Today Age UK launches its General Election campaign – Dignity in Older Age (www.ageuk.org.uk/generalelection) – which aims to tackle some of the key issues that millions of older people continue to face. Things like difficulties accessing the care and support they so desperately need, living in poverty and struggling to make ends meet, and facing a later life of loneliness.
Throughout the campaign we’ll be covering some of the issues in depth, beginning with Caroline Abrahams on why having a decent income in later life is so important.
What’s the State Pension worth on average? Not surprisingly, most non-retired people don’t know, and the result is that when the ‘triple lock’ is discussed some rather important contextual information like this is usually absent.
This week’s blog from our General Election Series looks at why ensuring that everyone in later life has enough money is a key part of our ambition for the next Parliament.
While Age UK celebrates the fact that being older is no longer synonymous with being poor, sadly this is still the reality for too many. That is why ensuring that people have enough money is a key part of Age UK’s ambition for the next Parliament and the first of our blogs looking at our five priorities.
There are still 1.6 million older people living in poverty and many others living just above the poverty line. We know this can’t be changed overnight but we believe all politicians should commit to at least halving the numbers in poverty by the end of the next Parliament.
In a surprise announcement at the start of 2014 David Cameron, the Prime Minister, said that maintaining the ‘triple lock’ for the basic state pension will be a key part of the Conservative’s next election manifesto. This would mean that, at least until 2020, the basic state pension would be increased annually by the rise in prices, earnings or 2.5 per cent – whichever is higher. In response the Labour leader Ed Miliband has also said he is committed to the triple lock.
Reaction has been variable. Some newspapers immediately suggested this would affect other benefits such as the winter fuel payment – the Daily Mail’s headline was ‘Turmoil over OAP benefits’. The Independent welcomed the announcement but said it does not go far enough pointing out that the basic pension is still only £110 a week.
Last week Age UK launched the second edition of its Economic Tracker. This addition includes the result of the first wave of a survey we have developed to track older peoples’ views on the economy and their financial situation.
It received quite a lot of coverage in the media, particularly because of the startling statistic the nearly a quarter of people in their early 50s were worried about losing their home as a result of falling behind with mortgage repayments. Like other age groups many older people are suffering a fall in income in the current period of austerity and this is having an impact on their well-being.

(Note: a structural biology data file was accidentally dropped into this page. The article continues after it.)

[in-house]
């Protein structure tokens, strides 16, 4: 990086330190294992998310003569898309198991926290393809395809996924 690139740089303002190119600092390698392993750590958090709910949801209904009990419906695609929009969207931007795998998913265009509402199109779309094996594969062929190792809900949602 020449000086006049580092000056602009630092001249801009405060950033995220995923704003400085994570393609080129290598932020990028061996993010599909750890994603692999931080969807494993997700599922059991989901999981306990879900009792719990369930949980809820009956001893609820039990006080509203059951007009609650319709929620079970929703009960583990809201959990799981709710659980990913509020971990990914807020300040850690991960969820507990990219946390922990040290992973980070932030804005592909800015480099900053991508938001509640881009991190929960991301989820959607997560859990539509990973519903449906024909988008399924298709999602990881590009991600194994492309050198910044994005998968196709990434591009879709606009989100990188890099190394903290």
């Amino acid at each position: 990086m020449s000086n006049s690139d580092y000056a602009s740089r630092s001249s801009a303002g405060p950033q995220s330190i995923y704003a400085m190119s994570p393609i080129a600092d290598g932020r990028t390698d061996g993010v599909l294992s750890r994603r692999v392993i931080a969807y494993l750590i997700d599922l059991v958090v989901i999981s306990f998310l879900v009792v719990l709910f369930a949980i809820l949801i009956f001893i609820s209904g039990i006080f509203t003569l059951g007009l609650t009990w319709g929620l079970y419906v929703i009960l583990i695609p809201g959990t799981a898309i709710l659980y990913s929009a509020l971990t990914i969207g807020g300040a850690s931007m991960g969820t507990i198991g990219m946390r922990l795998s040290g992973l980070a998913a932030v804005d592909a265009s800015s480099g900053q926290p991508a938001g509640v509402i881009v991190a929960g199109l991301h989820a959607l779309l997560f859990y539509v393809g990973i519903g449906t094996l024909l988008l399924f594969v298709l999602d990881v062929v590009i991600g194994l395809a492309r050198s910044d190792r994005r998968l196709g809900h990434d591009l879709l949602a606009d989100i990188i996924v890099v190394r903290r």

Over three million people aged 50+ are very worried about the cost of living. This is in the context of rapidly increasing prices for some essential items, especially utilities, which we know have a significant impact on older people’s finances.
Only thirty-eight per cent of 50+ say the future looks good for them
35% feel worse off financially compared to last year (see chart below)
Since our first edition, the UK economy and economic policy have given us food for thought. There are concerns, disappointments, and one or two silver linings. As our polling data suggests the economic situation is particularly worrying for many of those approaching retirement, tomorrow’s pensioners, who find it more difficult to find a job following redundancy. Our analysis has found that older workers are more likely to be made redundant when compared to those aged between 24 – 49. This translates into higher proportions of older unemployed workers being out of work for longer. Forty-seven per cent of unemployed people aged 50 – 64 have been out of work for 12 months or more compared to thirty-seven per cent of people aged between 25 and 49. The situation of older people is not as bad as those between 16 – 24, but it is important to highlight that all ages are struggling in these tough economic times.
Quite rightly there is a lot of attention on the young unemployed at the moment, but we must ensure that those over 50 are not forgotten. More can be done by the Government and employers to recognise the value of workers over 50 (the experience and skills that come with a longer working life), provide more training and learning for those in later life, and do more to eliminate the ageism that too often occurs in workplaces.
This blog was contributed by Giselle Cory, Senior Research and Policy Analyst at the Resolution Foundation.
We know that many people want to work into older age – yet many do not. So what stops them? For some, caring for family or friends can make paid work near impossible.
For others, their own poor health can be a barrier. And for families on low incomes, it may be that work simply doesn’t pay enough to warrant continuing. This can lead to trouble for families who don’t have the savings they need to maintain decent living standards into retirement.
Universal Credit (UC) the government’s flagship welfare reform, could address some of these barriers. For example, under UC low income households will receive an income boost designed to make work pay.
This system could be powerful in ensuring older people have the incentives they need to remain in work. Yet a new report from the Resolution Foundation shows that while UC offers some benefits to older workers, it also misses an opportunity to raise older people’s incentives to stay in a job, or return to work. Without these incentives, low paid work simply does not add up.